Humans have been exploring the sea for thousands of years. In primitive rafts and leaky sailing ships, our ancestors faced down waves, wind and ice, often with no guarantee that they'd ever see land again.
While all of these voyages carried their fair share of peril, some were more ambitious ? and dangerous ? than others. Here, OurAmazingPlanet looks at some of the craziest sailing expeditions ever taken.
The Pacific migration
Hundreds of thousands of years ago, our first ancestors took to the sea on wooden rafts and in dugout canoes. Little is known about these first ocean explorers. They may not have even been Homo sapiens: Research presented in January 2010 at the American Institute of Archaeology annual meeting suggested that human ancestors like Homo erectus may have sailed the Mediterranean at least 130,000 years ago.
By 50,000 years ago, humans had sailed to Australia and were beginning to spread out across the Pacific. According to Te Ara, an online resource of the New Zealand Ministry for Culture and Heritage, these primitive mariners began riskier journeys around 1200 B.C., colonizing the remote atolls and isles of Polynesia. They may have made it farther than that: A 2007 analysis of fossil chicken bones, published in the journal Proceedings of the National Academy of Sciences, suggested that Polynesian sailors reached the shores of Chile by the 1300s at least 100 years before the Spaniards "discovered" South America.
Leif Ericson discovers North America
While the Polynesians were exploring the South Pacific, Vikings roamed the North Atlantic. According to the Saga of Erik the Red, explorer Leif Ericson set his course for the west around the year 1000, chasing rumors that there was land west of Greenland.
Fortunately for Ericson and his 35-man crew, the rumors were true. The sailors landed on a rocky stretch of coast now thought to be Labrador. Unimpressed with the bare land, the crew pushed on, landing a second time on sandy beaches in what may have been Newfoundland. The third time proved a charm for Ericson and his men; they landed again at a place they called Vinland, where the salmon were plentiful and grapes grew wild.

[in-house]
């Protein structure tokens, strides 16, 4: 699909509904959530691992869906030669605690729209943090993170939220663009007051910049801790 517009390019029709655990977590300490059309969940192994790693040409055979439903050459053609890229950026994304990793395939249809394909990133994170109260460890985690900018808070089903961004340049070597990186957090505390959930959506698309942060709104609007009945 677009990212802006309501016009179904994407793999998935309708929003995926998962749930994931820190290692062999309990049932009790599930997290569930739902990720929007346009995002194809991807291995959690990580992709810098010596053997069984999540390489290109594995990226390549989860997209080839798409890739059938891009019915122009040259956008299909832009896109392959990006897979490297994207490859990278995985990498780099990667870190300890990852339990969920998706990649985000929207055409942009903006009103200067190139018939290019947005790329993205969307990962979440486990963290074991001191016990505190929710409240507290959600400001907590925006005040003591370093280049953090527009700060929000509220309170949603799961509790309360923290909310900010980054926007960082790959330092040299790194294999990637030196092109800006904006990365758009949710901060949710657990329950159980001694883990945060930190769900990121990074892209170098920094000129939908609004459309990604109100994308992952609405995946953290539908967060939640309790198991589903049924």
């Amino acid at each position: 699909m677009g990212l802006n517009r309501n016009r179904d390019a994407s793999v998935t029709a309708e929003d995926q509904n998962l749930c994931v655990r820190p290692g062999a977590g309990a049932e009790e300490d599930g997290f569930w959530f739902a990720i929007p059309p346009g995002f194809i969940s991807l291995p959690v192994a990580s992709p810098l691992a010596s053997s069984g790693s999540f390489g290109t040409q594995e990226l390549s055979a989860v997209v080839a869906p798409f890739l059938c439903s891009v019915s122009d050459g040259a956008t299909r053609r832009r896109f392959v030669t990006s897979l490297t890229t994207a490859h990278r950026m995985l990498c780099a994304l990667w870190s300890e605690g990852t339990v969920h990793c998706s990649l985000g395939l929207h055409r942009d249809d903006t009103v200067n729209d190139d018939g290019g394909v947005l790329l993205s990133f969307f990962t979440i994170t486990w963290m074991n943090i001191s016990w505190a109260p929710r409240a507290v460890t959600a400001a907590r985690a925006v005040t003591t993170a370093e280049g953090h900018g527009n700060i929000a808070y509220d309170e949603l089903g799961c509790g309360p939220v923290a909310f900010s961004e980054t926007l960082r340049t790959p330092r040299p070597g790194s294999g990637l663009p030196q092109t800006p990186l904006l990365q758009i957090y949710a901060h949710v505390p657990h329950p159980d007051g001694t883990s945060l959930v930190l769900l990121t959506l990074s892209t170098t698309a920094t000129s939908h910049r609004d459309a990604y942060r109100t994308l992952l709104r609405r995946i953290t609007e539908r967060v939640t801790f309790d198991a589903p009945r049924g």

Despite the bounty, Ericson and his men stayed only one winter and then returned to Greenland loaded down with timber. The Vikings made a few return voyages to North America, but clashes with "skraelings" (the Norse word for the natives of Vinland) prevented permanent settlement.
Zheng He's Southeast Asia expeditions
Captured and castrated by Ming Dynasty soldiers in the late 1300s, Zheng He rose from court eunuch to commander of the Chinese Navy. His reign was the golden era of Chinese sea exploration.
Zheng He's first voyage, in 1405, took him and his fleet of giant "treasure ships" to Southeast Asia, where they traded and demanded tribute for the Chinese court. At up to 400 feet (122 meters) long, Zheng He's ships made Christopher Columbus' 90-foot (27 meters) Nina, Pinta and Santa Maria look like bath toys.
Over the next 28 years, Zheng He launched six more expeditions, each with hundreds of ships and up to 28,000 crewmen. He travelled as far as East Africa, returning to China loaded down with spices, ivory and even giraffes.
Christopher Columbus' fourth New World voyage
In 1492, Columbus sailed the ocean blue and found a side of the world that his contemporaries in Europe didn't know existed. But it was his fourth and final voyage that almost did him in.
In 1502, the aging explorer sailed from Spain to the Caribbean island of Hispaniola. He wasn't welcome; despite his pleas and warnings of an impending hurricane, the island's governor refused him port. Columbus took his fleet of four rickety ships around the island to weather the storm. Meanwhile, the governor unknowingly sent a fleet of 30 treasure ships directly into the gale. Only one made it to Spain.
All four of Columbus' ships survived, but the sailors' trials weren't over. Shipworms ? clams that eat away at wood ? plagued the fleet. One ship had to be abandoned. Another sunk. The men piled into the two remaining vessels and ran aground on Jamaica, where they would live among increasingly hostile natives for more than a year before finally securing rescue.
Magellan circumnavigates the globe
Ferdinand Magellan left Spain in 1519 with five ships and 277 men, hoping to blaze a western route to India in service of the spice trade.
Storms forced the fleet to winter in Patagonia, where mutiny broke out. Magellan beheaded a ringleader. A storm destroyed one ship; another ship either mutinied or sank. In November, the remaining three ships pushed into the Pacific, where they would go weeks without sighting land. Provisions ran scarce and scurvy crippled the crew.